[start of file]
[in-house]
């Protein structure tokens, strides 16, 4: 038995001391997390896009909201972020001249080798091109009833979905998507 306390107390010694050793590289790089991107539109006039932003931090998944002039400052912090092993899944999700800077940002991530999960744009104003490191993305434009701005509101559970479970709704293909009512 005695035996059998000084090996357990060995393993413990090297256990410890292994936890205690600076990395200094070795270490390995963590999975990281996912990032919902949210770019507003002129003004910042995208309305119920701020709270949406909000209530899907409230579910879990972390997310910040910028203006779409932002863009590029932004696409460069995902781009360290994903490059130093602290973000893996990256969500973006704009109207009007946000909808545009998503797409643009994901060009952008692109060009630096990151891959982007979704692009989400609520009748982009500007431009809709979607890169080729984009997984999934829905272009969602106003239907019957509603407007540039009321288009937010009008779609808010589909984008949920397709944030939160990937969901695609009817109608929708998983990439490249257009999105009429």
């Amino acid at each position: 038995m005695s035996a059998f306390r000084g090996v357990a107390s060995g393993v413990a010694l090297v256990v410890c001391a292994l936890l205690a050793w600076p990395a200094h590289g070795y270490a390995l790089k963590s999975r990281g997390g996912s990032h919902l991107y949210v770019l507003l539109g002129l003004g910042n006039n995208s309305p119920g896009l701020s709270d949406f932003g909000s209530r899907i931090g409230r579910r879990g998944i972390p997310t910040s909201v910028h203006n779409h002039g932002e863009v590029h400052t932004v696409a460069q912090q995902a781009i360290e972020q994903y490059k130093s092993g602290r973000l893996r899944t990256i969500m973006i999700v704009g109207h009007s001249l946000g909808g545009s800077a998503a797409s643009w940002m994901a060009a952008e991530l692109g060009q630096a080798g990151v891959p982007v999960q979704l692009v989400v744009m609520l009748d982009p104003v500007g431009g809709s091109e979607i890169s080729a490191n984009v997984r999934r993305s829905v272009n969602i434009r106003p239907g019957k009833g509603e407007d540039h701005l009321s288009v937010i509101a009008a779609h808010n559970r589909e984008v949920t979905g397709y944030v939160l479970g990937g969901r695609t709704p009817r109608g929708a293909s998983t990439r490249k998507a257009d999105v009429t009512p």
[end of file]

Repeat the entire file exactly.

[in-house]
């Protein structure tokens, strides 16, 4: 038995001391997390896009909201972020001249080798091109009833979905998507 306390107390010694050793590289790089991107539109006039932003931090998944002039400052912090092993899944999700800077940002991530999960744009104003490191993305434009701005509101559970479970709704293909009512 005695035996059998000084090996357990060995393993413990090297256990410890292994936890205690600076990395200094070795270490390995963590999975990281996912990032919902949210770019507003002129003004910042995208309305119920701020709270949406909000209530899907409230579910879990972390997310910040910028203006779409932002863009590029932004696409460069995902781009360290994903490059130093602290973000893996990256969500973006704009109207009007946000909808545009998503797409643009994901060009952008692109060009630096990151891959982007979704692009989400609520009748982009500007431009809709979607890169080729984009997984999934829905272009969602106003239907019957509603407007540039009321288009937010009008779609808010589909984008949920397709944030939160990937969901695609009817109608929708998983990439490249257009999105009429």
């Amino acid at each position: 038995m005695s035996a059998f306390r000084g090996v357990a107390s060995g393993v413990a010694l090297v256990v410890c001391a292994l936890l205690a050793w600076p990395a200094h590289g070795y270490a390995l790089k963590s999975r990281g997390g996912s990032h919902l991107y949210v770019l507003l539109g002129l003004g910042n006039n995208s309305p119920g896009l701020s709270d949406f932003g909000s209530r899907i931090g409230r579910r879990g998944i972390p997310t910040s909201v910028h203006n779409h002039g932002e863009v590029h400052t932004v696409a460069q912090q995902a781009i360290e972020q994903y490059k130093s092993g602290r973000l893996r899944t990256i969500m973006i999700v704009g109207h009007s001249l946000g909808g545009s800077a998503a797409s643009w940002m994901a060009a952008e991530l692109g060009q630096a080798g990151v891959p982007v999960q979704l692009v989400v744009m609520l009748d982009p104003v500007g431009g809709s091109e979607i890169s080729a490191n984009v997984r999934r993305s829905v272009n969602i434009r106003p239907g019957k009833g509603e407007d540039h701005l009321s288009v937010i509101a009008a779609h808010n559970r589909e984008v949920t979905g397709y944030v939160l479970g990937g969901r695609t709704p009817r109608g929708a293909s998983t990439r490249k998507a257009d999105v009429t009512p």